Is eating better to manage your diabetes one of your New Year’s resolutions? If so, eat a variety of healthy foods from all the food groups - vegetables, fruits, grains, protein, and dairy - in the amount a meal plan you create prescribes.
When food shopping, keep in mind the “superstar foods”  the American Diabetes Association (ADA) recommends for diabetes because of their abundance of vitamins, minerals, antioxidants, and fiber:
- Beans: Beans such as kidney, navy or black are high in fiber and packed with vitamins and minerals.
- Dark green leafy vegetables: Dark green leafy vegetables are low in carbohydrates and calories. They provide a range of vitamins and minerals, such as vitamins A, C, E and K.
- Citrus fruit: Take advantage of the fiber, vitamin C, folate, and potassium available in citrus fruits.
- Berries: Blueberries, strawberries, blackberries, and more are packed with antioxidants, vitamins, and fiber.
- Tomatoes: In salads or sauce, tomatoes provide vital nutrients – vitamins C and E and potassium.
- Fish: You want fish that is high in Omega-3 fats, such as salmon and albacore tuna, to lower the risk of heart disease and inflammation.
- Nuts: Nuts offer healthy fats and magnesium and fiber.
- Whole grains: Whole grains rich in vitamins like B provide a range of minerals and are a great source of fiber.
- Milk and yogurt: In addition to providing calcium, many milk and yogurt products are fortified with vitamin D. Choose yogurt products that are lower in fat and added sugar.
Since not all carbs are created equal, understand the different types and their impact on blood sugar. To begin with, your body breaks down digestible carbs into sugar, which then enter the bloodstream. There are three main types of carbohydrates: sugars, starches, and fibers.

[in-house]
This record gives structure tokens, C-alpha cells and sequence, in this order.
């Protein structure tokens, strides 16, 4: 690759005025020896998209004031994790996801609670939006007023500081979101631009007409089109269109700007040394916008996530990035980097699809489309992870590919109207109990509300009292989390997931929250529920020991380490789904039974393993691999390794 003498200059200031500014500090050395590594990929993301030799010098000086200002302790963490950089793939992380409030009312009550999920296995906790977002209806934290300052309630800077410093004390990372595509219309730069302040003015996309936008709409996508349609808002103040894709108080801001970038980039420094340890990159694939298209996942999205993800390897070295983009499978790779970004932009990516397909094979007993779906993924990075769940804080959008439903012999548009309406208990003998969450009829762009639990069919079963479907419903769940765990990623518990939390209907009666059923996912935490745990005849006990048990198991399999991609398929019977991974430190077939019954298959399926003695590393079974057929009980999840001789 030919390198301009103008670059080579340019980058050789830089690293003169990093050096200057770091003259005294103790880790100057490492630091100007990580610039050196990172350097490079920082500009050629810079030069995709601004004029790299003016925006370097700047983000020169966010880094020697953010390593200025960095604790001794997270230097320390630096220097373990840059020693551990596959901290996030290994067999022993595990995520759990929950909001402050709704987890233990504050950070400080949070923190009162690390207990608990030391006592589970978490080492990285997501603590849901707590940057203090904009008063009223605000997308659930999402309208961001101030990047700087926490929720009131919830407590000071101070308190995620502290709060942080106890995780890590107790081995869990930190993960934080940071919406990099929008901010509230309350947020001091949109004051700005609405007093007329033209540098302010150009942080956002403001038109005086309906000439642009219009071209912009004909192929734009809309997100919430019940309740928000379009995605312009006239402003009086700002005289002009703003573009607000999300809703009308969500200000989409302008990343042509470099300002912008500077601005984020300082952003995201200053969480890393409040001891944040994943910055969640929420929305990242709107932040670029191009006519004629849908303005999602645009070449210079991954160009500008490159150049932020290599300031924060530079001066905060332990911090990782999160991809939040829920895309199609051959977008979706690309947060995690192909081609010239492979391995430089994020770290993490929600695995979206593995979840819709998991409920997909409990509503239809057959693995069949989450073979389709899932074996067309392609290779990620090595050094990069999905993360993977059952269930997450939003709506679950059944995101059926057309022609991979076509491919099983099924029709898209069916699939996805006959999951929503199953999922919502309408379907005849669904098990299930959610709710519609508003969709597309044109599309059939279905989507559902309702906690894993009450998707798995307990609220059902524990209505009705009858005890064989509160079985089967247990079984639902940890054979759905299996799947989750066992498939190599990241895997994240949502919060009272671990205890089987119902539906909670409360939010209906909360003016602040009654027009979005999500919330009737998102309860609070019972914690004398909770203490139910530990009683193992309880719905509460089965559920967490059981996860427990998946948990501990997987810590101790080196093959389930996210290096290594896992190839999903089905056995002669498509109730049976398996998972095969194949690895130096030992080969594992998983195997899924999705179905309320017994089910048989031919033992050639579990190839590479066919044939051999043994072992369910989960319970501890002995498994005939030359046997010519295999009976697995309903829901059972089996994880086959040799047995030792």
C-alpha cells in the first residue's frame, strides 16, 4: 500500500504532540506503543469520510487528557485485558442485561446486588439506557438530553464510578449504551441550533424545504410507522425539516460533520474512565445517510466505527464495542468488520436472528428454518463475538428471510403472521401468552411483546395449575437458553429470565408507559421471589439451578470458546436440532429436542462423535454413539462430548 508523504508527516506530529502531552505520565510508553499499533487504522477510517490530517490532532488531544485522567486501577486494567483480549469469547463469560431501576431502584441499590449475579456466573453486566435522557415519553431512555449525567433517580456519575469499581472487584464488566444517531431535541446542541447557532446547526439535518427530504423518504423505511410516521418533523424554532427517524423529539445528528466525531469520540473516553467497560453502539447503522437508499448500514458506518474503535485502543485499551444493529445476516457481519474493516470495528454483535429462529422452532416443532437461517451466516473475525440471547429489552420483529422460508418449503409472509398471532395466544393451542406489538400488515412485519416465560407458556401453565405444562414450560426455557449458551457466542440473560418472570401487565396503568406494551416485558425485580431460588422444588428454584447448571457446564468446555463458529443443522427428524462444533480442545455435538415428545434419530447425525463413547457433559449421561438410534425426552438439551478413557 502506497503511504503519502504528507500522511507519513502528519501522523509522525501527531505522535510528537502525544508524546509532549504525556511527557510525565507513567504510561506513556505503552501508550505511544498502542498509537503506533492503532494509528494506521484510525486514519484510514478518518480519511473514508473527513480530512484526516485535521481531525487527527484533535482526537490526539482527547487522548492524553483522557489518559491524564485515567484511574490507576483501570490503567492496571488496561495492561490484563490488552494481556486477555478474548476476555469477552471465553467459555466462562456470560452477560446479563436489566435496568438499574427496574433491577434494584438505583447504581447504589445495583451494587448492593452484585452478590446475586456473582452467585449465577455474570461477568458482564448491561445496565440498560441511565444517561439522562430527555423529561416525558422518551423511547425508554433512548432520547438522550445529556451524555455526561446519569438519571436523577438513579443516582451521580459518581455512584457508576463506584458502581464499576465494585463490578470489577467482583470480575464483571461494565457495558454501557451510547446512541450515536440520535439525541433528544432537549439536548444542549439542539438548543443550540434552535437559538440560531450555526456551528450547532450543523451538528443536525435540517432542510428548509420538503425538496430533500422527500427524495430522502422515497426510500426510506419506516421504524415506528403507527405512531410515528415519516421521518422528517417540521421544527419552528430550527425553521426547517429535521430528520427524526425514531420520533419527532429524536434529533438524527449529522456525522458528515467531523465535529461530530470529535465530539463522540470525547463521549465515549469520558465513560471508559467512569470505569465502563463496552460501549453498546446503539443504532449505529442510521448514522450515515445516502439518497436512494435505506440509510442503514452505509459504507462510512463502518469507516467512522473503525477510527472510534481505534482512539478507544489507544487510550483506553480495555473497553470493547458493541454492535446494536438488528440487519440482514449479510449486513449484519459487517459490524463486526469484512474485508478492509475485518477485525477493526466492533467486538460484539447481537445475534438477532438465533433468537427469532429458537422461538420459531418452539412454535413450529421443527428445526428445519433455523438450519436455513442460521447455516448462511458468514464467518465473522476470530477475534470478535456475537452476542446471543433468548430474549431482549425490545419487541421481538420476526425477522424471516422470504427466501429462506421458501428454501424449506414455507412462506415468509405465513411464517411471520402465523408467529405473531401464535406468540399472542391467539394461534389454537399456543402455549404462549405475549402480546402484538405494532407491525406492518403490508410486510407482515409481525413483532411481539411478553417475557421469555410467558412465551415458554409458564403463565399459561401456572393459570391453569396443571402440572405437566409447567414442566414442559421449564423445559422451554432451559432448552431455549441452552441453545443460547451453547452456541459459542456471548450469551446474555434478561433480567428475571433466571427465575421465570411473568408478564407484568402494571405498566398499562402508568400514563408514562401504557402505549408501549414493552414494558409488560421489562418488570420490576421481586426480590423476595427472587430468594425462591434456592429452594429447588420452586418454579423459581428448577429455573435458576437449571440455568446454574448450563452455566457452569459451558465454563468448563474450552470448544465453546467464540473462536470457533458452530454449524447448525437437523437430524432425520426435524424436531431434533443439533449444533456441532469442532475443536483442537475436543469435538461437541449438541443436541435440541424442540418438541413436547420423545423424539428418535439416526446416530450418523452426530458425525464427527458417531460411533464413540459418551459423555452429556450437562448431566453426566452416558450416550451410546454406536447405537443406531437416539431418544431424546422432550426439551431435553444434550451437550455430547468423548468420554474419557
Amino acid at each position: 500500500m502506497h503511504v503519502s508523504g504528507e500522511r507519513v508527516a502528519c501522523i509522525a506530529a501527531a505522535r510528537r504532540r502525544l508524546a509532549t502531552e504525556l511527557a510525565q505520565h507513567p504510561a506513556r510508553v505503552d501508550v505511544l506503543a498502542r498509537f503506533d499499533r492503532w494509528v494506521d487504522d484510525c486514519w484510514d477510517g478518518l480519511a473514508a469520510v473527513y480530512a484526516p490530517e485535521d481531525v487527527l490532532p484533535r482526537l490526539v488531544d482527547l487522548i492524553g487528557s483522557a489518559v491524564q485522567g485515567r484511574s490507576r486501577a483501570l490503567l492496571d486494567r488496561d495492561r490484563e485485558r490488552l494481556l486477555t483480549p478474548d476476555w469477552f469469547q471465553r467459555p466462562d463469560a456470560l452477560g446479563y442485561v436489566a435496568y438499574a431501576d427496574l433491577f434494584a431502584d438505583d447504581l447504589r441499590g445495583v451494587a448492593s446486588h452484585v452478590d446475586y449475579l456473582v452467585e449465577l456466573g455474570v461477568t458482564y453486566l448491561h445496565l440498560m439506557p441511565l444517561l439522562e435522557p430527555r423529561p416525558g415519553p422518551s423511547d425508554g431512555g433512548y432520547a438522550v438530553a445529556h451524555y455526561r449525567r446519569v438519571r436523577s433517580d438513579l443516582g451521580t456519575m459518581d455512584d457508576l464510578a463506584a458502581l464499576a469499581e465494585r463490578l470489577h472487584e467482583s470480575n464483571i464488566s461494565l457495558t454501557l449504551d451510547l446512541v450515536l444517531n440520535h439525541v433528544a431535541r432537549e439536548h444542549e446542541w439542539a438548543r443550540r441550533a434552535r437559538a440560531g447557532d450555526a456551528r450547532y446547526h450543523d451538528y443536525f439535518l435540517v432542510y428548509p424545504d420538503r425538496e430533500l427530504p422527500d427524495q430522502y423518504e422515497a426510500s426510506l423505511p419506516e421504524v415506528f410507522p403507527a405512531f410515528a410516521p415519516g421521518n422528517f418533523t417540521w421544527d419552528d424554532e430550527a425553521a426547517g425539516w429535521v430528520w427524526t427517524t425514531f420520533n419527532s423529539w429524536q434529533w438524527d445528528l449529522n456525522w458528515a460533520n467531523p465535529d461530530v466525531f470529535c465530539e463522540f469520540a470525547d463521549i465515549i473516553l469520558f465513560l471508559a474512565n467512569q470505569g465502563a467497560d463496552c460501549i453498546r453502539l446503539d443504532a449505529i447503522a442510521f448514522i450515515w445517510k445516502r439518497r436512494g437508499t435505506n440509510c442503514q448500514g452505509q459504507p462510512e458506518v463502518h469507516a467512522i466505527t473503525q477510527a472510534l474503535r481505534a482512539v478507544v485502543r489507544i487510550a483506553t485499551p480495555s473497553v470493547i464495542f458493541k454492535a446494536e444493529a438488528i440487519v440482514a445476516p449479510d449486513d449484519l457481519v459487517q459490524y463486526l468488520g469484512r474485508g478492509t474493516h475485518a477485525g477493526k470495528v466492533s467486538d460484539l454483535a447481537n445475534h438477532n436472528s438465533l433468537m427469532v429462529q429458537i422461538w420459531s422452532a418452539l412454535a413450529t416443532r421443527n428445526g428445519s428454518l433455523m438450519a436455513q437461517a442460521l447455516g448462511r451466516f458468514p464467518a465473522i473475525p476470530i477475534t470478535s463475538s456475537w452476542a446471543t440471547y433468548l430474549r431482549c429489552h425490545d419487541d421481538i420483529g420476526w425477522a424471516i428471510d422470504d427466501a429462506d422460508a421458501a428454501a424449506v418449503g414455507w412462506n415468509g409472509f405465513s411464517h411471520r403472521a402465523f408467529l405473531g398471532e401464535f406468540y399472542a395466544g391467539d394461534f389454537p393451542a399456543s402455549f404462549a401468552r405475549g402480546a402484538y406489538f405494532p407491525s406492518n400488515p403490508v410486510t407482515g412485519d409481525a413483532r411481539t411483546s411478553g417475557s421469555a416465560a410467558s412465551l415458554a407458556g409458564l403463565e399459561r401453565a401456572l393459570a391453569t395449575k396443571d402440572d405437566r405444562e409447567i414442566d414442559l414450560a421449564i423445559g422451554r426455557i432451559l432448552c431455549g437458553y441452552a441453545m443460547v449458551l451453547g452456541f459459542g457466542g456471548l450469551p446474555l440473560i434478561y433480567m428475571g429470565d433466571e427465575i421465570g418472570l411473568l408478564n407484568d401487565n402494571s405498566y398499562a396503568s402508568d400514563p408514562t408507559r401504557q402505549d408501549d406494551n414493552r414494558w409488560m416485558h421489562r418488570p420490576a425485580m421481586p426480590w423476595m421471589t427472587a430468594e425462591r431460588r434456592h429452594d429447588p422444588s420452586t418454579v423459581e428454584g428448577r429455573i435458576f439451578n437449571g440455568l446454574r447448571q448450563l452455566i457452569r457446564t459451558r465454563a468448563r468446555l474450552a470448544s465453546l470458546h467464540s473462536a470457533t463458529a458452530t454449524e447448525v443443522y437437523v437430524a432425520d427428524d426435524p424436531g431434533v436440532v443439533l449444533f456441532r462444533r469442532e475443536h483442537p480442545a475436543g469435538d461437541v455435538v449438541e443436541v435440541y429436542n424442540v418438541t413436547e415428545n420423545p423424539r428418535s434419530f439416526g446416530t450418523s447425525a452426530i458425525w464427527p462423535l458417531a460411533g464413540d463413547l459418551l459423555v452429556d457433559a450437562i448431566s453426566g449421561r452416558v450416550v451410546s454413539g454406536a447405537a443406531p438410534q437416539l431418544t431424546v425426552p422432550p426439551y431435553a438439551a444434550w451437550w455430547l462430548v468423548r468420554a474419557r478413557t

Sugar: Sugar also is referred to as simple carbohydrates. Simple carbs can cause blood sugars to rise very quickly. The two main types of sugar are naturally occurring, such as those in milk or fruit, and added sugars to processed foods, for example.
Starch: Starches are complex carbohydrates. They are crucial in providing a nutritious well-balanced diet because they provide glucose. Glucose is a simple monosaccharide sugar and the main energy source for every cell.
Fiber: Fiber is the indigestible carbohydrate that is found in plant-based foods. Dietary fiber can be soluble or insoluble and passes through the body without being fully digested. It does not provide energy but it has a beneficial role in digestion and metabolism. Fiber is mostly found in vegetables, fruits, whole grains, and legumes. Fiber can help slow down the body’s absorption of sugar, helping to prevent blood sugar spikes after meals.
On packaged foods, you can find total carb grams on the Nutrition Facts label. For diabetes meal planning, 1 carb serving is about 15 grams of carbs, according to the Centers for Disease Control (CDC). If a product does not have a food label, such as a whole piece of fruit or a vegetable, there are apps and other tools to help you calculate.
CDC advises you should try to eat about the same amount of carbs at each meal to keep your blood sugar levels steady throughout the day. The amount you can eat and stay in your target blood sugar range depends on your age, weight, activity level, and other factors. 
Get the New Year off to a good start with the right eating to manage your diabetes. Work with a dietitian or diabetes care and education specialist to help you create an eating plan that works for your unique needs and lifestyle.
 “What superstar foods are good for diabetes?” American Diabetes Association (ADA), Accessed December 28, 2022. https://diabetes.org/healthy-living/recipes-nutrition/eating-well/diabetes-superstar-foods
 Newman, Tim, “Why do we need dietary fiber,” Medical News Today, April 27, 2020. https://www.medicalnewstoday.com/articles/146935
 “Carb Counting,” CDC, Accessed November 5, 2022. https://www.cdc.gov/diabetes/managing/eat-well/diabetes-and-carbohydrates.html